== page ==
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7 in 10 working women in India quit or consider quitting their jobs due to inflexible work environment: Report

Given the impending guilt and stigma around flexible policies, 1 in every 3 working women in India shies away from telling their clients (34 per cent), colleagues (35 per cent), and friends (33 per cent) that they work flexibly

linkedin reportLinkedIn’s research shows that following the impact of the pandemic, 8 in 10 (83 per cent) of working women have realised they want to work more flexibly. (Representative image)

The online professional network, LinkedIn, today released its latest consumer research report highlighting the challenges faced by women at work. The report is based on 2,266 respondents in India.  The research finds that poor employer sentiment towards flexible working and career breaks is holding women back from asking for greater flexibility and re-entering the workforce. In fact, India’s working women are quitting or considering quitting their jobs in 2022 as pay cuts, bias, and exclusion become their penalties for working flexibly.

72 per cent working women in India reject roles that don’t allow for flexible working

LinkedIn’s research shows that following the impact of the pandemic, 8 in 10 (83 per cent) of working women have realised they want to work more flexibly. In fact the survey finds that 72 per cent of working women are rejecting job roles that don’t allow them to work flexibly, while 70 per cent have already quit or considered quitting their jobs because they weren’t offered the right flexible policies.

When asked about the benefits of flexible working, around 2 in 5 women said it improves their work-life balance (43 per cent) and helps them progress their careers (43 per cent), while 1 in 3 said it improves their mental health (34 per cent) and increases their likelihood of staying in their current jobs (33 per cent).

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But due to strong employer bias, India’s working women are paying heavy penalties to work flexibly. 9 in 10 (88 per cent) working women had to take a pay cut to work flexibly, 2 in 5 (37 per cent) had their flexible working request denied, and 1 in 4 (27 per cent) struggled to convince their bosses to accept their request. This has made women reluctant towards asking for greater flexibility because they fear exclusion, being held back from promotions, working overtime, taking pay cuts, and being treated unfavourably by their superiors.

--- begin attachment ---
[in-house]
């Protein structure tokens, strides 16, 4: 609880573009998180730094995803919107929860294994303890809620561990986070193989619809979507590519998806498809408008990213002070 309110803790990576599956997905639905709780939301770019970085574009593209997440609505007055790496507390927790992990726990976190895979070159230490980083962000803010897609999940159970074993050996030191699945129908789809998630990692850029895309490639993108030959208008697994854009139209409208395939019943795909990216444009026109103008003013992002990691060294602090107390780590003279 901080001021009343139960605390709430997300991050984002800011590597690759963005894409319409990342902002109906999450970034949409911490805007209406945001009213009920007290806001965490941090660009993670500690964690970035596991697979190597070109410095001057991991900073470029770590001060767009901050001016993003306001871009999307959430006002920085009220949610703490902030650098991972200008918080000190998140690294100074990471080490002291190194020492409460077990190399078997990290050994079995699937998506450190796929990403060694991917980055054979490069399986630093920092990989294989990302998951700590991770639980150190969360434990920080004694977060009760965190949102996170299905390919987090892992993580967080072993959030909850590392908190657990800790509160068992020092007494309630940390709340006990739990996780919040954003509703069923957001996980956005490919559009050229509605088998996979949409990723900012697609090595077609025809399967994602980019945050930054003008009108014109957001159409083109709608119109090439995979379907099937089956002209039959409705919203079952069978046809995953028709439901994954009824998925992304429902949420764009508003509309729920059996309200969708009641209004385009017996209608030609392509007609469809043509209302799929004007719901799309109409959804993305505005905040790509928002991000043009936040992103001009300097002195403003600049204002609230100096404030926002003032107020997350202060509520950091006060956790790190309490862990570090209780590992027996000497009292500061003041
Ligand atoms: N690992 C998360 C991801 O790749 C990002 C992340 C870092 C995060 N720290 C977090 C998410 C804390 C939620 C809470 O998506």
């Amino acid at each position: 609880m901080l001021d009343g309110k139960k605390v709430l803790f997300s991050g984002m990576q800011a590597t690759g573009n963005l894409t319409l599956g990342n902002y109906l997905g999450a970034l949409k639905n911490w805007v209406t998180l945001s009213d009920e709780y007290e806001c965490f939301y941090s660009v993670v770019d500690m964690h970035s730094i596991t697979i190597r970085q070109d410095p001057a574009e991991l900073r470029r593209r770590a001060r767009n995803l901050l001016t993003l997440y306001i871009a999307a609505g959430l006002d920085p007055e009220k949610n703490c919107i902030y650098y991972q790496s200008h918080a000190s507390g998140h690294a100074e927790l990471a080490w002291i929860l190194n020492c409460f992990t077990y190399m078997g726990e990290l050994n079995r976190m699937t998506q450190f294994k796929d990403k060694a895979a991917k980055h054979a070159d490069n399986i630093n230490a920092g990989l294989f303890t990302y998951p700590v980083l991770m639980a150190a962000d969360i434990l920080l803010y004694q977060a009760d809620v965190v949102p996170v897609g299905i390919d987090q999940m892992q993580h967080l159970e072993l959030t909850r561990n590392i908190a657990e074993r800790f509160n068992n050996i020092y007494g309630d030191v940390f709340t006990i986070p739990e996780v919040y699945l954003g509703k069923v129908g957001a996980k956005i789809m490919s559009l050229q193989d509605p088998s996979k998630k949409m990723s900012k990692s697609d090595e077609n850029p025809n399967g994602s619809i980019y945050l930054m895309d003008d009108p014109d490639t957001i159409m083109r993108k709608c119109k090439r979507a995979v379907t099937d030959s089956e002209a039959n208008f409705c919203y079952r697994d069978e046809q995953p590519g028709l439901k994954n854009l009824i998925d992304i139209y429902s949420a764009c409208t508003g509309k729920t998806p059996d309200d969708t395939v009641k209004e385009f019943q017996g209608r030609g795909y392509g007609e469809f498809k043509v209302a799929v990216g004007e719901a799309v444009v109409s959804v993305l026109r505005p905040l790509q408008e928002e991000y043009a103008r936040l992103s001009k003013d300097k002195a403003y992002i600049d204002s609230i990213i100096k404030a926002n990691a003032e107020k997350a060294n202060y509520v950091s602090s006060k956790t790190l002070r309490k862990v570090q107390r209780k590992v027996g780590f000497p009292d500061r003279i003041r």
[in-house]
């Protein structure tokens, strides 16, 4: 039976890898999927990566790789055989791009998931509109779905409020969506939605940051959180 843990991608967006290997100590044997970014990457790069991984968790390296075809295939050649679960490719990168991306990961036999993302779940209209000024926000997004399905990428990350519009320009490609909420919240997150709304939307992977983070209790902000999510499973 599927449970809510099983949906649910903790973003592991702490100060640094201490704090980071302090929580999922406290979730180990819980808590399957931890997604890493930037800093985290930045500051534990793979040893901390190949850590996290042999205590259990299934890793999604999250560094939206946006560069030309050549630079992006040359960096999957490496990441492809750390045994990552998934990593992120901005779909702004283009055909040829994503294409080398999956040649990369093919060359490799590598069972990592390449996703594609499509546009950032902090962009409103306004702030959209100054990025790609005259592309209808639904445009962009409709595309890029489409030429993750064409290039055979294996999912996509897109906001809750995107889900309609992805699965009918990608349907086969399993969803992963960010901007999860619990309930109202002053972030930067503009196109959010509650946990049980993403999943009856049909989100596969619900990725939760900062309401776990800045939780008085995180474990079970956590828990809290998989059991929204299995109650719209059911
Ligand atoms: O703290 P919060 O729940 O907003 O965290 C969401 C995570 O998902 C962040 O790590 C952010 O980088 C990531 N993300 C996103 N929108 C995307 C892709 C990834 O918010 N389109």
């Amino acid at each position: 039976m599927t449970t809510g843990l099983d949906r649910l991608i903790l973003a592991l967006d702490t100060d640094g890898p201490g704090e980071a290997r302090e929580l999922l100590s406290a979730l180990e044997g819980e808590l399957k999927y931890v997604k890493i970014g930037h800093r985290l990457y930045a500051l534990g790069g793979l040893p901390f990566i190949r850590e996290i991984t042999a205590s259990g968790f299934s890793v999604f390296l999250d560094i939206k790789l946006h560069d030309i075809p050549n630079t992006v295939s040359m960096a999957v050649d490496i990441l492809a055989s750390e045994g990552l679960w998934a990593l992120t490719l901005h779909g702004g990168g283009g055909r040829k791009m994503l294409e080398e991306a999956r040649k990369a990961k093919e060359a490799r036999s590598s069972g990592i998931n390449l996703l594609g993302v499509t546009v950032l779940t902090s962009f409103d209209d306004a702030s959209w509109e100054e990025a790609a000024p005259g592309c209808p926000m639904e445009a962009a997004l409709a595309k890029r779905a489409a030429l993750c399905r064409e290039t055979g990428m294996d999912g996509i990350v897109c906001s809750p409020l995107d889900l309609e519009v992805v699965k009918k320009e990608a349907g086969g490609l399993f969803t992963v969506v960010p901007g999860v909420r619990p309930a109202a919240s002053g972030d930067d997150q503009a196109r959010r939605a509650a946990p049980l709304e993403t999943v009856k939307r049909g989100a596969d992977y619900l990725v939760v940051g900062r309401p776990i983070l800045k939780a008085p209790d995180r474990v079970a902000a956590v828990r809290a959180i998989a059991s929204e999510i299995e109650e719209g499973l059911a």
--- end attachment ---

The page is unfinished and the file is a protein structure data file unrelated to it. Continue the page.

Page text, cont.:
Given the impending guilt and stigma around flexible policies, 1 in every 3 working women in India shies away from telling their clients (34 per cent), colleagues (35 per cent), and friends (33 per cent) that they work flexibly

77% working women felt a career break had set them back in their careers due to stigma

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As working women continue to juggle between personal commitments and career progress within rigid schedules, 4 in every 5 (78 per cent) working women in India are taking career breaks to improve their well-being, plan career changes, and boost their confidence at work. With 9 in 10 working women using their time off to learn new hard and soft skills, career breaks are helping women to upskill and boost their employability in today’s tight job market.

But despite these benefits of sabbaticals, about 4 in every 5 (77 per cent) working women in India who took a break say that it had actually set them back in their careers. This is due to the prevalent stigma associated with career breaks among recruiters and employers, which has made it difficult for every second (50 per cent) working woman in India to explain their career break to recruiters. As a result, many choose to exclude career breaks from their CVs (42 per cent) or lie about their breaks to potential recruiters when being interviewed (35 per cent).

Forced to tiptoe about their career breaks, 80 per cent of India’s working women wish for ways that would help them represent their career breaks more positively to hiring managers.

 

 

First published on: 12-04-2022 at 12:04 IST
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